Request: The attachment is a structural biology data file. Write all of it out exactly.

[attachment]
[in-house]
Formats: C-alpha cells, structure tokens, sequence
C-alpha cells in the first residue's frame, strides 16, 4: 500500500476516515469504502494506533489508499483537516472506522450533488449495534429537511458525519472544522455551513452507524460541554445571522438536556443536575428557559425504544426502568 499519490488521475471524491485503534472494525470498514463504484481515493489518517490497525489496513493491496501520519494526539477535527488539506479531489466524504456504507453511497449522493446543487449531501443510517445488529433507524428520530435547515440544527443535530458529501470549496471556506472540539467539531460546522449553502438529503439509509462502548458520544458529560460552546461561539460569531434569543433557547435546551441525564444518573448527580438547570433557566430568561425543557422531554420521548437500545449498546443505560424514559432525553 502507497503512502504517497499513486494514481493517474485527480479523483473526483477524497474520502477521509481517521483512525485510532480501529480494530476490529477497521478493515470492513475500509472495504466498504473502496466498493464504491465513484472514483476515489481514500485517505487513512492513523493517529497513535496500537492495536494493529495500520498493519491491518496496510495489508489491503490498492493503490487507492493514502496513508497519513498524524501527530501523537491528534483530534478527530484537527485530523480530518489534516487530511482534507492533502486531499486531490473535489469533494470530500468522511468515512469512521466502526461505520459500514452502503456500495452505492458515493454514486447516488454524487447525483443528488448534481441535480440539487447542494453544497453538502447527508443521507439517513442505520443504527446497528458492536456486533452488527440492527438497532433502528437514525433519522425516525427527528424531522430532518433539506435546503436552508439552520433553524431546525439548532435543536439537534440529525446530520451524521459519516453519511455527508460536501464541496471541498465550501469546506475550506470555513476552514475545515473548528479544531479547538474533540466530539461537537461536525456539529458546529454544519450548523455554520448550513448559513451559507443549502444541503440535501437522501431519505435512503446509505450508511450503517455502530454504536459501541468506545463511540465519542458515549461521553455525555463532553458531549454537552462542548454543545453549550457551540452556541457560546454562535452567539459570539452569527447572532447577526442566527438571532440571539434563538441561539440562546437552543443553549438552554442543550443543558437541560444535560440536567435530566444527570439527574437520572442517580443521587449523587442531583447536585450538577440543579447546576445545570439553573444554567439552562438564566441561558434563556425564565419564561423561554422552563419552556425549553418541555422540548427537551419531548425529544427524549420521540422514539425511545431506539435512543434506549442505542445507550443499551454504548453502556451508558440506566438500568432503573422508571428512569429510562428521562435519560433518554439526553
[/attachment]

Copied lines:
[in-house]
Formats: C-alpha cells, structure tokens, sequence
C-alpha cells in the first residue's frame, strides 16, 4: 500500500476516515469504502494506533489508499483537516472506522450533488449495534429537511458525519472544522455551513452507524460541554445571522438536556443536575428557559425504544426502568 499519490488521475471524491485503534472494525470498514463504484481515493489518517490497525489496513493491496501520519494526539477535527488539506479531489466524504456504507453511497449522493446543487449531501443510517445488529433507524428520530435547515440544527443535530458529501470549496471556506472540539467539531460546522449553502438529503439509509462502548458520544458529560460552546461561539460569531434569543433557547435546551441525564444518573448527580438547570433557566430568561425543557422531554420521548437500545449498546443505560424514559432525553 502507497503512502504517497499513486494514481493517474485527480479523483473526483477524497474520502477521509481517521483512525485510532480501529480494530476490529477497521478493515470492513475500509472495504466498504473502496466498493464504491465513484472514483476515489481514500485517505487513512492513523493517529497513535496500537492495536494493529495500520498493519491491518496496510495489508489491503490498492493503490487507492493514502496513508497519513498524524501527530501523537491528534483530534478527530484537527485530523480530518489534516487530511482534507492533502486531499486531490473535489469533494470530500468522511468515512469512521466502526461505520459500514452502503456500495452505492458515493454514486447516488454524487447525483443528488448534481441535480440539487447542494453544497453538502447527508443521507439517513442505520443504527446497528458492536456486533452488527440492527438497532433502528437514525433519522425516525427527528424531522430532518433539506435546503436552508439552520433553524431546525439548532435543536439537534440529525446530520451524521459519516453519511455527508460536501464541496471541498465550501469546506475550506470555513476552514475545515473548528479544531479547538474533540466530539461537537461536525456539529458546529454544519450548523455554520448550513448559513451559507443549502444541503440535501437522501431519505435512503446509505450508511450503517455502530454504536459501541468506545463511540465519542458515549461521553455525555463532553458531549454537552462542548454543545453549550457551540452556541457560546454562535452567539459570539452569527447572532447577526442566527438571532440571539434563538441561539440562546437552543443553549438552554442543550443543558437541560444535560440536567435530566444527570439527574437520572442517580443521587449523587442531583447536585450538577440543579447546576445545570439553573444554567439552562438564566441561558434563556425564565419564561423561554422552563419552556425549553418541555422540548427537551419531548425529544427524549420521540422514539425511545431506539435512543434506549442505542445507550443499551454504548453502556451508558440506566438500568432503573422508571428512569429510562428521562435519560433518554439526553